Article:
As the Coronavirus (COVID-19) pandemic brings the U.S. economy to a grinding halt, small businesses are experiencing an unprecedented fiscal crisis. Mandated to shut their doors by state and local governments, these businesses find themselves suffering financially. According to a survey by the National Federation of Independent Business, released on March 13, 2020, 23% of small businesses are already being hurt because of the coronavirus outbreak. For the small businesses that reported they had not yet been affected, 43% indicated their business would be hurt if the Coronavirus (COVID-19) outbreak spreads more broadly in their immediate area over the next three months. As a result of slow sales and disruptions in the supply chain, businesses are having to lay off employees and are unable to pay their bills. To put it simply, small businesses are running out of cash.
Recognizing the devastating effect the economic downturn will have on small businesses, the U.S. Small Business Administration (“SBA”) has targeted low-interest loans to small businesses and private nonprofit organizations that have been severely impacted by the Coronavirus (COVID-19). The SBA will be administering two loan programs which will provide the crucial financial relief until such time as businesses resume normal operations. The first is the Paycheck Protection Program (“PPP”), a $350 billion program which will make available to American small businesses eight weeks of cash-flow assistance by way of 100% federally guaranteed loans. The second is the Economic Injury Disaster Loan (“EIDL”) designed to provide up to $2 million of financial assistance (actual loan amounts are based on amount of economic injury) to small businesses or private, nonprofit organizations that suffer substantial economic injury as a result of the declared disaster, regardless of whether the applicant sustained physical damage. This article addresses the EIDL Program.
On March 6, 2020, Congress signed into law P.L. 116-123 (the “CARES Act”). In addition to providing significant supplemental funding, the CARES Act established the Coronavirus (COVID-19) outbreak as a declarable disaster under the Small Business Act. The action allows the Small Business Administrator to issue disaster declarations that make its EIDL program available to eligible small businesses. On March 16, 2020, the SBA Administrator began issuing declarations in response to states seeking SBA disaster assistance for small businesses. These declarations are not automatic, they must be requested by a state governor and certified by the SBA. On March 20th, Governor Andy Beshear successfully applied and qualified the entire Commonwealth of Kentucky for the disaster certification. Now, small businesses and private nonprofits anywhere in Kentucky that have been harmed by the COVID-19 pandemic are eligible to apply for EIDL. The Governors of Georgia and Indiana, on March 18, 2020 and the Governors of Tennessee and Virginia, on March 20, 2020, each received disaster certification, respectively.
What Are EIDLs?
The EIDL program offers up to $2 million in working capital assistance to small businesses to offset the temporary loss of revenue they are currently experiencing. The actual loan amount will be based on the financial impact of the Coronavirus (COVID-19) and therefore, the SBA will assess actual economic injury suffered by the applicant. Specifically, an applicant will need to show that it experienced a loss effective January 31, 2020, to the date of the application and/or will experience a loss in the future as compared against its 2019 financials. The EIDL is administered by the SBA directly unlike the Paycheck Protection Plan program which is administered by a qualified SBA lender. These loans provide working capital which may be used to pay fixed debts, payroll, accounts payable, and other bills that can’t be paid because of the disaster’s impact. The loan proceeds will not cover lost sales or revenue and the loan proceeds are not available to pay down existing long-term debt. The terms of the EIDL include the following:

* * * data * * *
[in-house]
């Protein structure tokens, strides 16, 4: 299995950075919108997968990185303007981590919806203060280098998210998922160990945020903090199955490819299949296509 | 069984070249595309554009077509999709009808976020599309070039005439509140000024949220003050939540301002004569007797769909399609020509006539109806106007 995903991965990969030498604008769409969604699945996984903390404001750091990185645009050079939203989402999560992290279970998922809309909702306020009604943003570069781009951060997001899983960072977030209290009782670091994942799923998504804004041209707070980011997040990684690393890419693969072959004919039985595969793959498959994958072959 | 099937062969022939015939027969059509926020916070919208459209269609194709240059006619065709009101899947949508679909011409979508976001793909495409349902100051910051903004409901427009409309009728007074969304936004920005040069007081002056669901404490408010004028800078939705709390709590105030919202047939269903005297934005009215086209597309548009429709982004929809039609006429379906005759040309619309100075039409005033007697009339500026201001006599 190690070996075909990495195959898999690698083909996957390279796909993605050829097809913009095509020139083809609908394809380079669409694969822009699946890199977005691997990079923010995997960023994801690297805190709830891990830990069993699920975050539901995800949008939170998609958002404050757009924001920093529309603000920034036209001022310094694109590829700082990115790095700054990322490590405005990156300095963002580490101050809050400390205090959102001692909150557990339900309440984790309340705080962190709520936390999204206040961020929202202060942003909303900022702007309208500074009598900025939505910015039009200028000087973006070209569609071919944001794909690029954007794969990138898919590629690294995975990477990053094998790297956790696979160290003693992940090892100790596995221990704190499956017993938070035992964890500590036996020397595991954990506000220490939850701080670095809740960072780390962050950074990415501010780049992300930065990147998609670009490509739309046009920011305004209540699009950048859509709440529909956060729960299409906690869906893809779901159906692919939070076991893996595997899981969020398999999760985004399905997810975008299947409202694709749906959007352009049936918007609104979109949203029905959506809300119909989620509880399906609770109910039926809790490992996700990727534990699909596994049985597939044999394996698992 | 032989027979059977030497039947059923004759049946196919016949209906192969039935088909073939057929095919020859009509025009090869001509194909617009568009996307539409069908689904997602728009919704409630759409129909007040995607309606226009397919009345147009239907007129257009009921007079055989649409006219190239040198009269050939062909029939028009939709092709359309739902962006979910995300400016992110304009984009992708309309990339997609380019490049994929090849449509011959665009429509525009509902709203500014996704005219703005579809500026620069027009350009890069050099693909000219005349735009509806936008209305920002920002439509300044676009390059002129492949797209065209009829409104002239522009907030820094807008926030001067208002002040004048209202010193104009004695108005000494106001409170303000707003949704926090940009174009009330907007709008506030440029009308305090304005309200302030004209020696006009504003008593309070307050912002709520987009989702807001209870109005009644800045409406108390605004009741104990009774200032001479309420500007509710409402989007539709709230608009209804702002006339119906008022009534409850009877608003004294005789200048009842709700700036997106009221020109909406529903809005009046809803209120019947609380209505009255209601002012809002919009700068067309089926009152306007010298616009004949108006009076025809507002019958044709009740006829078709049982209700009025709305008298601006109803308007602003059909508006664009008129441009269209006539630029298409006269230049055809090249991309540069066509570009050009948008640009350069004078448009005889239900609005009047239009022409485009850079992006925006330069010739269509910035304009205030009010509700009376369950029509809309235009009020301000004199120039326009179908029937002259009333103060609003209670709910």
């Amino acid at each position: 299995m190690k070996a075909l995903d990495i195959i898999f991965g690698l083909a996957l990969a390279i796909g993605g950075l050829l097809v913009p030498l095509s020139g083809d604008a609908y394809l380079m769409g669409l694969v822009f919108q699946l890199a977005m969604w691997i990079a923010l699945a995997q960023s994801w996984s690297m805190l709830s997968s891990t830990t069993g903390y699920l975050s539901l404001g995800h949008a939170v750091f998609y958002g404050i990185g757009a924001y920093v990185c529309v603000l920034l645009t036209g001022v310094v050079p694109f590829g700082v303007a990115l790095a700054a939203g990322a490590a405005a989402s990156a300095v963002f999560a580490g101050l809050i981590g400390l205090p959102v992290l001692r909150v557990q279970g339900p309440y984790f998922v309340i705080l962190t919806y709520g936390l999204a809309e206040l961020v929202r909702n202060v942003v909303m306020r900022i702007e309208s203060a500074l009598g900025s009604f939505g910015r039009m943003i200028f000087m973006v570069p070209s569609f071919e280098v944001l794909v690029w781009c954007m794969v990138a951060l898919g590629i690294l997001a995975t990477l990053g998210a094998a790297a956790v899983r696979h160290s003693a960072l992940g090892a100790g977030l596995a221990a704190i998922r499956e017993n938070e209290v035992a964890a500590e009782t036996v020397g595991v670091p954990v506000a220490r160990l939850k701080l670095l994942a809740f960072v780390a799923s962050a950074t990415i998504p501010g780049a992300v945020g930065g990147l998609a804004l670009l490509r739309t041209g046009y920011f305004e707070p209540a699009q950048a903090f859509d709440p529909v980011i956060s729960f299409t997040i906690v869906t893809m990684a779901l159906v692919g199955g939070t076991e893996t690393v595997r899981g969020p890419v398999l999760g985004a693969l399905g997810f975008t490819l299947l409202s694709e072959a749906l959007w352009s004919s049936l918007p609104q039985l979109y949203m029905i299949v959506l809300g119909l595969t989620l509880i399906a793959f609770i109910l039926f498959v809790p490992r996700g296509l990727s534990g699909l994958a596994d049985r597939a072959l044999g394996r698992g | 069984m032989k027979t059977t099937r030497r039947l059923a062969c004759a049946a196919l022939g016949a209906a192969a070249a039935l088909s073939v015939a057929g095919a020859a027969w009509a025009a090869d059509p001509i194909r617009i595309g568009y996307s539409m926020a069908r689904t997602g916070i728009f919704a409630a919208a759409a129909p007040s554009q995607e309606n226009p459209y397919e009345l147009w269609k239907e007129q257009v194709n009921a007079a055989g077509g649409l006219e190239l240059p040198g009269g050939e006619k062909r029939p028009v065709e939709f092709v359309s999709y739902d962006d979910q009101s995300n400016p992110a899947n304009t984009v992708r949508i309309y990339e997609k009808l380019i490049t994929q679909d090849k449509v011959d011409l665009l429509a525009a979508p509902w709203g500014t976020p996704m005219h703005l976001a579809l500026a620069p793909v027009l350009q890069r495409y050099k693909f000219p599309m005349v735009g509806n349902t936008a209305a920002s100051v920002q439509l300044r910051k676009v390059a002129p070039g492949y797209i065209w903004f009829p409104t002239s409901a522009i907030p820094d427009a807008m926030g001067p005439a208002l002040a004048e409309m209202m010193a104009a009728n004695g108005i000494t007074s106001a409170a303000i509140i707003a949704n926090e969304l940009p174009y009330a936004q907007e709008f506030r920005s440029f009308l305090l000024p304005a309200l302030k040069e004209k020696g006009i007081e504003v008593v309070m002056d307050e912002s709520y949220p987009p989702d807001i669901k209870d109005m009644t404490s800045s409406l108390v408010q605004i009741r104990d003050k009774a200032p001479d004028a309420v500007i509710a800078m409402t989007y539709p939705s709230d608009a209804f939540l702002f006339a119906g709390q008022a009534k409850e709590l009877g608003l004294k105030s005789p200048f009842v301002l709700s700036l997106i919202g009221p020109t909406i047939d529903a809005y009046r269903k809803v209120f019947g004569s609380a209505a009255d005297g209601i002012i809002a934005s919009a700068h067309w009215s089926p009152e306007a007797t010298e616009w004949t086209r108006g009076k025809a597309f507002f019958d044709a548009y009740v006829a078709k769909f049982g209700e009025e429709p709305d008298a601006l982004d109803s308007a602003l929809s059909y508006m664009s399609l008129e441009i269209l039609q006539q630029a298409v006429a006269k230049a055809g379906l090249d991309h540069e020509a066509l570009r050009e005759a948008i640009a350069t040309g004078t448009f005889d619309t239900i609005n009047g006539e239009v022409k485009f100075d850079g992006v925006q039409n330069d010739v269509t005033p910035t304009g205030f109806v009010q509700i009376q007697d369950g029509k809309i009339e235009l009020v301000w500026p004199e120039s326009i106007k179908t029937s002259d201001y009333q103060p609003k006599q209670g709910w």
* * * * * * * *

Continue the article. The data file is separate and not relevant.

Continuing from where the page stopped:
- Loan Amount. A maximum of $2 million.
- Interest Rates. The interest rate for small businesses without credit available is 3.75%, and 2.75% for nonprofit organizations. The interest rate is fixed for the term of the loan.
- Term of the Loan. The term of the loan will be determined by the SBA based on an applicant’s ability to repay, up to a maximum of 30 years, which is designed to keep payments on these loans affordable. While the SBA states that terms will not exceed 30 years, each individual loan’s term is determined on a case-by-case basis, based upon each borrower’s ability to repay. Accordingly, the SBA will determine an appropriate installment payment based on the financial condition of each borrower, which in turn will determine the loan term.
- Payment Terms. All EIDLs that are approved during the Coronavirus (COVID-19) pandemic will have initial payments deferred for a year, commencing from the date of the loan. The SBA will determine the appropriate installment payments based on the financial condition of the borrower.
- Collateral and Guarantees. Collateral is generally required for loans over $25,000 if it is available, though SBA will not reject loans for a lack of collateral. No personal guarantee on advances and loans below $200,000. For loan amounts over $200,000, the SBA may require personal guarantees or other forms of collateral, such as real estate. If a business is found to have business interruption insurance that will provide financial relief to the applicant, the applicant will not be denied the loan, but will be required to pledge the proceeds to repay the loan.
- Fees & Penalties. There are no upfront fees (application, origination, etc.) or prepayment penalties.
- Credit Available Elsewhere Test. Applicants will not have to establish that it had been denied credit by a lender. This standard requirement used in disaster loan situations has been waived in the case of EIDLs with the passage of the CARES Act. The SBA will determine the applicant’s credit worthiness based on the documentation presented.
Emergency EIDL Grants